To be very flexible, the tool chains are designed in several stages including:
1. Preprocessing (Voice Activity Detection) 2. Feature Extraction 3. UBM Training and Projection (computation of sufficient statistics) 4. Subspace Training and Projection (for ISV and I-Vector modeling) 5. Conditioning and Compensation (for I-Vector modeling) 6. Client Model Enrollment 7. Scoring and score normalization
Note that not all tools implement all of the stages.
1. Voice Activity Detection¶
This step aims to filter out the non speech part. Depending on the configuration file, several routines can be enabled or disabled.
- Energy-based VAD
- 4Hz Modulation energy based VAD
2. Feature Extraction¶
This step aims to extract features. Depending on the configuration file, several routines can be enabled or disabled.
3. Universal Background Model Training¶
This step aims at computing the universal background model referenced as Projector. The training includes both k-means and ML steps. In the parallel implementation, the E (Estimation) step is split to run on parallel processes.
4. Subspace Training¶
This steps aims at estimating the subspaces needed by ISV, JFA and I-Vector. The I-Vector can also be parallelized similarly to the UBM. For design convenience, the Projector and Enroller are put together in one HDF5 file.
5. Conditioning and Compensation¶
This steps is used by the I-Vector toolchain. It includes Whitening, Length Normalization, LDA and WCCN projection. The trained machines are appended to the same HDF5 of Projector.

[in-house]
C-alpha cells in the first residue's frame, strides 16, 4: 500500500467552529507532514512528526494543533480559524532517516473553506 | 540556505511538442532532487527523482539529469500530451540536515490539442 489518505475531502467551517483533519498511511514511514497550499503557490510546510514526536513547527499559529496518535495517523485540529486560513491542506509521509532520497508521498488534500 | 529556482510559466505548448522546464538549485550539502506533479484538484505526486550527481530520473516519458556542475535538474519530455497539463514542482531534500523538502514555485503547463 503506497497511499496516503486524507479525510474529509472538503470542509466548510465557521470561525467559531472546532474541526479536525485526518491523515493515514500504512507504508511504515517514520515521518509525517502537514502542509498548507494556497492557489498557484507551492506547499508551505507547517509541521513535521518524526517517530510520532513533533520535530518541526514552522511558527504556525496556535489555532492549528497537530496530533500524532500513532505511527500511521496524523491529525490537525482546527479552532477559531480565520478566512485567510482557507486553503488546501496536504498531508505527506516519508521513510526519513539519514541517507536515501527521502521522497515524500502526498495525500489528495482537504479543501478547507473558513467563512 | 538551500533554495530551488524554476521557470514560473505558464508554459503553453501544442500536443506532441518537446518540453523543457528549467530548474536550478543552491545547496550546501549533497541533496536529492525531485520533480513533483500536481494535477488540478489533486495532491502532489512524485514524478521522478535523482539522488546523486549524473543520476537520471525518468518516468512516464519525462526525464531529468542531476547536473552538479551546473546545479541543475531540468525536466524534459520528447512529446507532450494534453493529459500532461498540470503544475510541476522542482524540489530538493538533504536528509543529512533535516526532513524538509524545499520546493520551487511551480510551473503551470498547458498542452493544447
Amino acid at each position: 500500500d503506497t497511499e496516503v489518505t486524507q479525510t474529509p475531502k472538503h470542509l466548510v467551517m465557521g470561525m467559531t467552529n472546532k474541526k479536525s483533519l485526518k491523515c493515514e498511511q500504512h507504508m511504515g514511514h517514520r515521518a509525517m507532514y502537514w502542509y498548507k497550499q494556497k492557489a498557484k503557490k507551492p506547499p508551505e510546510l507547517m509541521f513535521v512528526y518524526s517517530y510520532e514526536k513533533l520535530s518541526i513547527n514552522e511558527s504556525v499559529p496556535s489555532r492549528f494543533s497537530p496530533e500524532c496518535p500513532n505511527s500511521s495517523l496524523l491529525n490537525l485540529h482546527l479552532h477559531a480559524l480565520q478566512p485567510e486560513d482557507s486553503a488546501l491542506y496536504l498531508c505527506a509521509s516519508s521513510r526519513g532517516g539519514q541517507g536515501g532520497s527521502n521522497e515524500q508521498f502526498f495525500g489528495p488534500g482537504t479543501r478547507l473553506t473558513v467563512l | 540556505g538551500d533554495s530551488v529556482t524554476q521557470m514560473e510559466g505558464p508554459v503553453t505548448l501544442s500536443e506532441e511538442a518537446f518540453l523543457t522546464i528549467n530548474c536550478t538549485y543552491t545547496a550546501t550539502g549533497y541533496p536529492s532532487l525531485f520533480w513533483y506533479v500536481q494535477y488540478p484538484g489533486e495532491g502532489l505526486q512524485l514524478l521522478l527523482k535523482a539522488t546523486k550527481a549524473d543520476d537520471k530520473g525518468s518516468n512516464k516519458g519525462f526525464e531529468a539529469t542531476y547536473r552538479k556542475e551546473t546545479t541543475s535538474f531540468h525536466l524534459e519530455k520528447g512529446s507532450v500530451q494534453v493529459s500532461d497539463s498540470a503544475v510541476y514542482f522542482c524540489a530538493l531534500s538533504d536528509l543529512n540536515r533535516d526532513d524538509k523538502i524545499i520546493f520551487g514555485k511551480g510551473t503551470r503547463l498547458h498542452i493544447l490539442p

It aims at projecting the cepstral features using the previously trained Projector.
6. Model Enrollment¶
Model enrollment defines the stage, where several (projected or compensated) features of one identity are used to enroll the model for that identity. In the easiest case, the features are simply averaged, and the average feature is used as a model.
In the final scoring stage, the models are compared to probe features and a similarity score is computed for each pair of model and probe. Some of the models (the so-called T-Norm-Model) and some of the probe features (so-called Z-Norm-probe-features) are split up, so they can be used to normalize the scores later on.
In addition, there are independent scripts for fusion and evaluation.
The fusion of scores from different systems is done using logistic regression that should be trained normally on the development scores.
One way to compute the final result is to use the evaluate.py e.g., by calling:
$ evaluate.py -d PATH/TO/USER/DIRECTORY/scores-dev -e PATH/TO/USER/DIRECTORY/scores-eval -c EER -D DET.pdf -x
This will compute the EER, the minCLLR, CLLR, and draw the DET curve. To better compare different systems using DET curves, a separate script can be used like in this example:
$ det.py -s gmm-scores isv-scores ivector-scores -n GMM ISV i-vectors